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Large devaluations, foreign direct investment and exports : a speculative note
 
Author:Lederman, Daniel; Collection Title:Policy Research working paper ; no. WPS 5619
Country:World; Date Stored:2011/03/31
Document Date:2011/03/01Document Type:Policy Research Working Paper
SubTopics:Foreign Direct Investment; Economic Theory & Research; Emerging Markets; Currencies and Exchange Rates; Debt MarketsLanguage:English
Major Sector:Industry and tradeRel. Proj ID:1W-Trade Quality -- -- P113810;
Region:The World RegionReport Number:WPS5619
Sub Sectors:General industry and trade sectorVolume No:1 of 1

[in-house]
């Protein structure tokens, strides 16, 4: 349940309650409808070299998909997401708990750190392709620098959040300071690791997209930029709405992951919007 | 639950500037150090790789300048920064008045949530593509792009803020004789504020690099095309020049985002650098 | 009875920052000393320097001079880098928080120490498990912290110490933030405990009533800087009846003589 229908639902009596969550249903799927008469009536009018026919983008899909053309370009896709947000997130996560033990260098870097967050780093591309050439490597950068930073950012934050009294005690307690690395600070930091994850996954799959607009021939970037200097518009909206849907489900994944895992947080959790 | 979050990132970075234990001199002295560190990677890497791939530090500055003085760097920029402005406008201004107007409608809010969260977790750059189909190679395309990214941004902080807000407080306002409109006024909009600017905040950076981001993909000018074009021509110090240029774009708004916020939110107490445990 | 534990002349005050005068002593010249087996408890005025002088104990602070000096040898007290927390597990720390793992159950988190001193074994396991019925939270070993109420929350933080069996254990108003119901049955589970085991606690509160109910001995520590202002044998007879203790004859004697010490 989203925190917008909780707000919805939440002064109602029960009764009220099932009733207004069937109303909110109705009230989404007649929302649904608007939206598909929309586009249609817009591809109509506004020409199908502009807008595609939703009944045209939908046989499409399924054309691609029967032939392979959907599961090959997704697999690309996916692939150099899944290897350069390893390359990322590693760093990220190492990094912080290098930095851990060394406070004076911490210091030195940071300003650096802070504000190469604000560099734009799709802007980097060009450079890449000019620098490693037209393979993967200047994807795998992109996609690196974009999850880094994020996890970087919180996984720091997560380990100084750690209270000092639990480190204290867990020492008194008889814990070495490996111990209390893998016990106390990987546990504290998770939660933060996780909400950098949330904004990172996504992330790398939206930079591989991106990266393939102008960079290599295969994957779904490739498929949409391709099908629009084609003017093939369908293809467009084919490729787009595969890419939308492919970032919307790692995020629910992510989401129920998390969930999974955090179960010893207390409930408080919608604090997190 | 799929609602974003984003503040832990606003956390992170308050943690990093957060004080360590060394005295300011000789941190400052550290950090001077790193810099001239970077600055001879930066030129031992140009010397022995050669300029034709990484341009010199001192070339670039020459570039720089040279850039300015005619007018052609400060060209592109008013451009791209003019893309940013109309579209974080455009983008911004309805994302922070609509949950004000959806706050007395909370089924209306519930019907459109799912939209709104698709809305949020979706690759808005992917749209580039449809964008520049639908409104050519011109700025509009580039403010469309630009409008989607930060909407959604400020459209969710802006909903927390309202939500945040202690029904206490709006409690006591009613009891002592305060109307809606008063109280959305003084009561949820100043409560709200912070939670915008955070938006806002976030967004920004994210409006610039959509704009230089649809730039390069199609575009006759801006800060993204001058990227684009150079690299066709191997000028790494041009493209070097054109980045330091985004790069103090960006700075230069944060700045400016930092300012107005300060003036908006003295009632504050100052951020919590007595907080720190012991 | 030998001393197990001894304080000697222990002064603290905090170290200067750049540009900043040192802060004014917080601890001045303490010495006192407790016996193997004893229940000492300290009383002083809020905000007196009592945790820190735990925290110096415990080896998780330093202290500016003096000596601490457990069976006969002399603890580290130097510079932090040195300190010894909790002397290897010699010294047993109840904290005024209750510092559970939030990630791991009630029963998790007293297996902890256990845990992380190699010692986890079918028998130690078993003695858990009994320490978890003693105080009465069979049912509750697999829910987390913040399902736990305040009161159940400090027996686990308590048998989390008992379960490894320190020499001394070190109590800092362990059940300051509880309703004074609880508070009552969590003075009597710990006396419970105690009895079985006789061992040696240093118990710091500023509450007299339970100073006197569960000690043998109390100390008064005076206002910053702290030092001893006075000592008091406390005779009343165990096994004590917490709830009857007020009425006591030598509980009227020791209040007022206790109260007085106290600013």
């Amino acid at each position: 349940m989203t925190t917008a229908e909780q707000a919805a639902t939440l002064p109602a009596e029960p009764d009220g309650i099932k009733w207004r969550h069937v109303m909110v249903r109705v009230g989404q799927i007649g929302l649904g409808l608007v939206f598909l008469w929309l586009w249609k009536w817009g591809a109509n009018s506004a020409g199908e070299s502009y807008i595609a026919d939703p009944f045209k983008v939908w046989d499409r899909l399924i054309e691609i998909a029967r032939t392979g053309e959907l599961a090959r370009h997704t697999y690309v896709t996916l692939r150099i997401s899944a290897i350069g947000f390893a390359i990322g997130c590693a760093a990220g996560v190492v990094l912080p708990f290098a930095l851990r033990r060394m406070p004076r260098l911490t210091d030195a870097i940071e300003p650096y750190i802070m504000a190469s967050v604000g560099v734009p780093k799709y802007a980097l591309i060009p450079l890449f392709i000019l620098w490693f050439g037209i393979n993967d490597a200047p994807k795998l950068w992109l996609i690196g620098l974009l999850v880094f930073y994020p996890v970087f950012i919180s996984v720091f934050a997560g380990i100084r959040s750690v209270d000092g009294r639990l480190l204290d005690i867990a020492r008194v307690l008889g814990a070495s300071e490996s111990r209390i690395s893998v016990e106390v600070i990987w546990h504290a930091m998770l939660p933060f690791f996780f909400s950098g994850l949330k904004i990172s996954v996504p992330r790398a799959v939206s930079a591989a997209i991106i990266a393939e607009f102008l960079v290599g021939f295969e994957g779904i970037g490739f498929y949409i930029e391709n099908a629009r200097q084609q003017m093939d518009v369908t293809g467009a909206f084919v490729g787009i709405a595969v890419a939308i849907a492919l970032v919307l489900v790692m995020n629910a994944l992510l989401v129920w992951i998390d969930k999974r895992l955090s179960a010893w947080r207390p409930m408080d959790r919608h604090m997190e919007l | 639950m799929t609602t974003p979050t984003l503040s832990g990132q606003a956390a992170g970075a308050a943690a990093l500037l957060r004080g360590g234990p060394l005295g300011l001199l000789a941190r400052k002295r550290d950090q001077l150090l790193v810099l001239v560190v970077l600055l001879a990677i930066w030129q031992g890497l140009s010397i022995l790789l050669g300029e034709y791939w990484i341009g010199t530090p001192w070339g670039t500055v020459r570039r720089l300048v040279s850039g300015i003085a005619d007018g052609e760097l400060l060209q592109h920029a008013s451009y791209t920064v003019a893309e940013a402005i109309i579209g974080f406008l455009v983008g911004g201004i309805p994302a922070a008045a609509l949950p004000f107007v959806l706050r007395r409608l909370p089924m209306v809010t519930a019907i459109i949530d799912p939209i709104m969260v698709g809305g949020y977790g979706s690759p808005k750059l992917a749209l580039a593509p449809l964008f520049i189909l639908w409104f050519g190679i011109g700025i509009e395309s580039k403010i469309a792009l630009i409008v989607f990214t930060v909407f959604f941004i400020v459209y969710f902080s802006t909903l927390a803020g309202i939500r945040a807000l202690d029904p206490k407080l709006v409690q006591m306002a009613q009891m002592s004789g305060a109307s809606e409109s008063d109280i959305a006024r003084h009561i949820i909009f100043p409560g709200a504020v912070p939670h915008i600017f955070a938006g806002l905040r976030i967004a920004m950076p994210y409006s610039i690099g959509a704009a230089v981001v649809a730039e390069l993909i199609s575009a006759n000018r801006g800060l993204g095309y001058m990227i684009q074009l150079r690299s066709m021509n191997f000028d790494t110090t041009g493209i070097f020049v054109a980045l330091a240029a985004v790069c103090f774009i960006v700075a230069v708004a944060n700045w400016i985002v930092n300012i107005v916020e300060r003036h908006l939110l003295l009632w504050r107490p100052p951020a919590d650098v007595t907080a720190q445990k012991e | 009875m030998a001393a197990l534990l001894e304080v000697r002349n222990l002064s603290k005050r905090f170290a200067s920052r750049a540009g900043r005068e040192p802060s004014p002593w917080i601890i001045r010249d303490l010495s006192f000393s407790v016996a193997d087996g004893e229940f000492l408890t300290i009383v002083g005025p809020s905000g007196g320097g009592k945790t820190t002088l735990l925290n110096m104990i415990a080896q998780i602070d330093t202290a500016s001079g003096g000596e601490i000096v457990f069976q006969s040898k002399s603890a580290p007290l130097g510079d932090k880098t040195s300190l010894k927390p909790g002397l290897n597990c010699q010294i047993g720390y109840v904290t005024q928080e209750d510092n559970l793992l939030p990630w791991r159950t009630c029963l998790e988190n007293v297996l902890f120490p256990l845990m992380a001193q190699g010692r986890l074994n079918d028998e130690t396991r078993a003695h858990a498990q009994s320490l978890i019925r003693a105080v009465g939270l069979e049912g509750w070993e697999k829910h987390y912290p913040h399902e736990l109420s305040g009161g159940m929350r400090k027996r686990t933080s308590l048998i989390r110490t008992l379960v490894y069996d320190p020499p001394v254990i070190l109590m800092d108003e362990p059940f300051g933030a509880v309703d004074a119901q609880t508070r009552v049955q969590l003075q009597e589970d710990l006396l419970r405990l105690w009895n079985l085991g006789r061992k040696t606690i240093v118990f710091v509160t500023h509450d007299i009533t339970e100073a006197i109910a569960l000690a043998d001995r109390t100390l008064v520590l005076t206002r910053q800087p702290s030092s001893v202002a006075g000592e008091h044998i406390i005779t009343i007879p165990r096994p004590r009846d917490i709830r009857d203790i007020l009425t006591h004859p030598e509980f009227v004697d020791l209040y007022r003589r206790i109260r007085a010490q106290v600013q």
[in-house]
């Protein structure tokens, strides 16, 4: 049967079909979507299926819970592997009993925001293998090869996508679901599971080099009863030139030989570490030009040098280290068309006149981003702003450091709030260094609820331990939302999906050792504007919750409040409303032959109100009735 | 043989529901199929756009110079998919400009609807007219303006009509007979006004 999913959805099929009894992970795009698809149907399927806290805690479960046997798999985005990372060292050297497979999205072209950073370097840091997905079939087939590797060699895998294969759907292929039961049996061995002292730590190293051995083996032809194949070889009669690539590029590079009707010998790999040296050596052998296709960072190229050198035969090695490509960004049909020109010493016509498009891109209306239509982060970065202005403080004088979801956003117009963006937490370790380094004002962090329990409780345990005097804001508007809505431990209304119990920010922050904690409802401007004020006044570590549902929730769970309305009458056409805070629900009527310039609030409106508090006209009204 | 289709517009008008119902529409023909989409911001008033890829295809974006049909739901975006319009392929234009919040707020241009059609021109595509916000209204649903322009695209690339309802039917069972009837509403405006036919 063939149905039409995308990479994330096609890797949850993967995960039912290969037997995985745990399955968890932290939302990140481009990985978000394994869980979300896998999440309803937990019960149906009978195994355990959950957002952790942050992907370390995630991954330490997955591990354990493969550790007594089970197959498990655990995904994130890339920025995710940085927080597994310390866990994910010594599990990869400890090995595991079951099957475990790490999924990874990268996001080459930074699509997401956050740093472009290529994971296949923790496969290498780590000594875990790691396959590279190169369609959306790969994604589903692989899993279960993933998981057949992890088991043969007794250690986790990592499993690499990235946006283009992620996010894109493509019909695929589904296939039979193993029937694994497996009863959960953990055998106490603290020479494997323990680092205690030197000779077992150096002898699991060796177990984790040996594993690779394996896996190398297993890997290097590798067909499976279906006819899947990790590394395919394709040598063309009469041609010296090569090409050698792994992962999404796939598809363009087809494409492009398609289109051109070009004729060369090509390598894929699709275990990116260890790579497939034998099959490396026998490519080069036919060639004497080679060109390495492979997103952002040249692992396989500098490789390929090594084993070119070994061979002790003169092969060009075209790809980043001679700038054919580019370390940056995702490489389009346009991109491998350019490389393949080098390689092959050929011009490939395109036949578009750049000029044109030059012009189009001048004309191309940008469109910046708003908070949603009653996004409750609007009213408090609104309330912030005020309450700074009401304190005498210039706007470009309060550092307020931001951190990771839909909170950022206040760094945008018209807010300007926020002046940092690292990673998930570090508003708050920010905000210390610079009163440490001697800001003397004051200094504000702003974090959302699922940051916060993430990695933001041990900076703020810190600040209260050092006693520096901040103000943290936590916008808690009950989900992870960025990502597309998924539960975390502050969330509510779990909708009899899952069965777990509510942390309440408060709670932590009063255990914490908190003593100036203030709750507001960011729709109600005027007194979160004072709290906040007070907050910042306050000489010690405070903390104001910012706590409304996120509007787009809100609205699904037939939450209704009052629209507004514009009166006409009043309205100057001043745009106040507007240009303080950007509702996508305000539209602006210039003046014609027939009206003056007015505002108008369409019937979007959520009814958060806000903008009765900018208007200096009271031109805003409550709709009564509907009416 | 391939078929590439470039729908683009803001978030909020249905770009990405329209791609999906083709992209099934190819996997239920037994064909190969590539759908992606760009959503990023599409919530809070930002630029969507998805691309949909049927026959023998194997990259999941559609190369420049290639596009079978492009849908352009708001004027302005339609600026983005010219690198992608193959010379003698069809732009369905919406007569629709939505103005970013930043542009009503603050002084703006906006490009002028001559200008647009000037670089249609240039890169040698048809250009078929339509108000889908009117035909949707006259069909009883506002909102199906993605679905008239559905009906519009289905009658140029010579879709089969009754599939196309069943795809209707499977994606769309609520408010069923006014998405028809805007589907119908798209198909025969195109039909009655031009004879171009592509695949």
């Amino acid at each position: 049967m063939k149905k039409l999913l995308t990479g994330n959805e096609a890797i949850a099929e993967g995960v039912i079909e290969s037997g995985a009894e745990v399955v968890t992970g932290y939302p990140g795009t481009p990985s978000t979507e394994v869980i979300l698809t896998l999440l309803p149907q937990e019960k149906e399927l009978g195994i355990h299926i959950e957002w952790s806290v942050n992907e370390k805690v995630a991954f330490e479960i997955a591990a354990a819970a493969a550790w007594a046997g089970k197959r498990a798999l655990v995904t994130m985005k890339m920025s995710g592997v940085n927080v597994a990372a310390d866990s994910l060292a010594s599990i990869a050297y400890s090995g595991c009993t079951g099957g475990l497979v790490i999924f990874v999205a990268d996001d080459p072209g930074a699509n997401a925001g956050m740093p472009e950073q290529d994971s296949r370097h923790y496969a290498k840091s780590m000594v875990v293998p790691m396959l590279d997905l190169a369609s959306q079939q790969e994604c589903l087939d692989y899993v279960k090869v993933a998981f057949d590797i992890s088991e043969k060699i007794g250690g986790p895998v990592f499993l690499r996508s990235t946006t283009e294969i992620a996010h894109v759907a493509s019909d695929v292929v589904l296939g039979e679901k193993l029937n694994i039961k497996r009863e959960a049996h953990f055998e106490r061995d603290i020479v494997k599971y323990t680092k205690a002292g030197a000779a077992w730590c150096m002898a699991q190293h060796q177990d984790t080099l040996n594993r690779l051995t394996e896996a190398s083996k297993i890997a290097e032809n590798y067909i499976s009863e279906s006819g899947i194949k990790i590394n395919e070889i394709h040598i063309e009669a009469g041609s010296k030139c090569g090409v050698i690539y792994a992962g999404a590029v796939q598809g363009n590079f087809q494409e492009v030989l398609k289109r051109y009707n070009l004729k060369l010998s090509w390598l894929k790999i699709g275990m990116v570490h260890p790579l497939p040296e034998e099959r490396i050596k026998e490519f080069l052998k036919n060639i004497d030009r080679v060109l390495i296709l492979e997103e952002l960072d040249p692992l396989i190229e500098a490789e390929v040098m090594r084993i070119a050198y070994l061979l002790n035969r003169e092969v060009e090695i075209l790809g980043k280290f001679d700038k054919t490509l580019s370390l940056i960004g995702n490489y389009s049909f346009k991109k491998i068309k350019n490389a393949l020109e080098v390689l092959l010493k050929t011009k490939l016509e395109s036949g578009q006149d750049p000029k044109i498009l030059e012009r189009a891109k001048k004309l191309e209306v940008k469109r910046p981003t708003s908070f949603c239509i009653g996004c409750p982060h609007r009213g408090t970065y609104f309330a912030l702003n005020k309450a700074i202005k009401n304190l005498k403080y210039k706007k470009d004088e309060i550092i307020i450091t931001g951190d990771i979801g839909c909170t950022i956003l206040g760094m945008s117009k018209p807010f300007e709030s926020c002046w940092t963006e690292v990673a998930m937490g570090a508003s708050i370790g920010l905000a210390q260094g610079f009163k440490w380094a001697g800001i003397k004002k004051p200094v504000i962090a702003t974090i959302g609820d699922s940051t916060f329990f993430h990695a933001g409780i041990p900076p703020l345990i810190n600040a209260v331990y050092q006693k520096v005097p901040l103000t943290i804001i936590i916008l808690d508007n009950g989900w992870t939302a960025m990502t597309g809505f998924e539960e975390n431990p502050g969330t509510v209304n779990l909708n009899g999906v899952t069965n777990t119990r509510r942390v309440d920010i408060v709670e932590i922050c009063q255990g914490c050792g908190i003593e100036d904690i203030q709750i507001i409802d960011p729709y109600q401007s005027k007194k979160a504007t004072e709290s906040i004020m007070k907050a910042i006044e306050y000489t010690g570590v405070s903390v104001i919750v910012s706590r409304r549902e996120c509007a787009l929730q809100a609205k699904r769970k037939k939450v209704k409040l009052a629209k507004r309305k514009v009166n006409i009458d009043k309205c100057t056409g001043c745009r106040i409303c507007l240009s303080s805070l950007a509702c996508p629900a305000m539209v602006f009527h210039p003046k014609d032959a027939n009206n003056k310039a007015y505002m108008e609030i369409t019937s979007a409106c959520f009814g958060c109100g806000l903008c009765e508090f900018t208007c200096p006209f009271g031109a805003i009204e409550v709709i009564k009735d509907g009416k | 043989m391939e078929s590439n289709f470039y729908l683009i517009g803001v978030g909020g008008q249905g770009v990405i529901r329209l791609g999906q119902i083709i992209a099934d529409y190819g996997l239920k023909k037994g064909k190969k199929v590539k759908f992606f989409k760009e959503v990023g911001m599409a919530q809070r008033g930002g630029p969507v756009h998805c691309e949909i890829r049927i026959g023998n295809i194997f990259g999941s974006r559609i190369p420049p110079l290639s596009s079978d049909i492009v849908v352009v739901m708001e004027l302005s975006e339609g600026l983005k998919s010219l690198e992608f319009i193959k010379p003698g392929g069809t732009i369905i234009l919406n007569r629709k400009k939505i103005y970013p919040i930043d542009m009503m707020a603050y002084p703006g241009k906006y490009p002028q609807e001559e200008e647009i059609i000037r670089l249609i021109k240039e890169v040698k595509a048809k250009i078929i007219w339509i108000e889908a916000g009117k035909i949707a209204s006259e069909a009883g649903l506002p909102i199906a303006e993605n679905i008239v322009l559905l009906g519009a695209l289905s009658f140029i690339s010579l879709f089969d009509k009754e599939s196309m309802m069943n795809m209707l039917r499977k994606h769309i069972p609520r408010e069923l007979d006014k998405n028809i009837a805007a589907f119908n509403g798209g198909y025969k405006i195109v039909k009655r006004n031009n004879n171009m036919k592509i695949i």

Summary: One side-effect of the Global Financial Crisis of 2008-09 was the resurgence of a debate over exchange rates. The conventional wisdom dictates that real-exchange rate adjustments are needed in order to bring about changes in trade balances across countries. However, the literature on the effect of exchange rate fluctuations and currency under-valuations on exports is surprisingly ambiguous. This note explores for the first time the potential role of foreign direct investment as an intermediate variable in the process of trade adjustment after large real-exchange rate changes. Real-exchange rate devaluations might result in increases in foreign direct investment inflows, as investors can take advantage of changes in the foreign-currency value of domestic assets. If so, the response of exports will depend to some extent on the nature of such foreign direct investment inflows, with inflows motivated by "horizontal" foreign direct investment associated with negligible changes in export growth after devaluation. The author utilizes quarterly data on real effective exchange rates, foreign direct investment inflows and exports to explore the effects of large devaluations (defined as the largest observed quarterly real effective exchange rate devaluation) on foreign direct investment and exports from 1990 to 2010. The admittedly speculative evidence suggests that there were heterogeneous experiences regarding the timing and magnitude of subsequent changes in foreign direct investment and exports, but on average foreign direct investment inflows tended to precede export surges within two year horizons.

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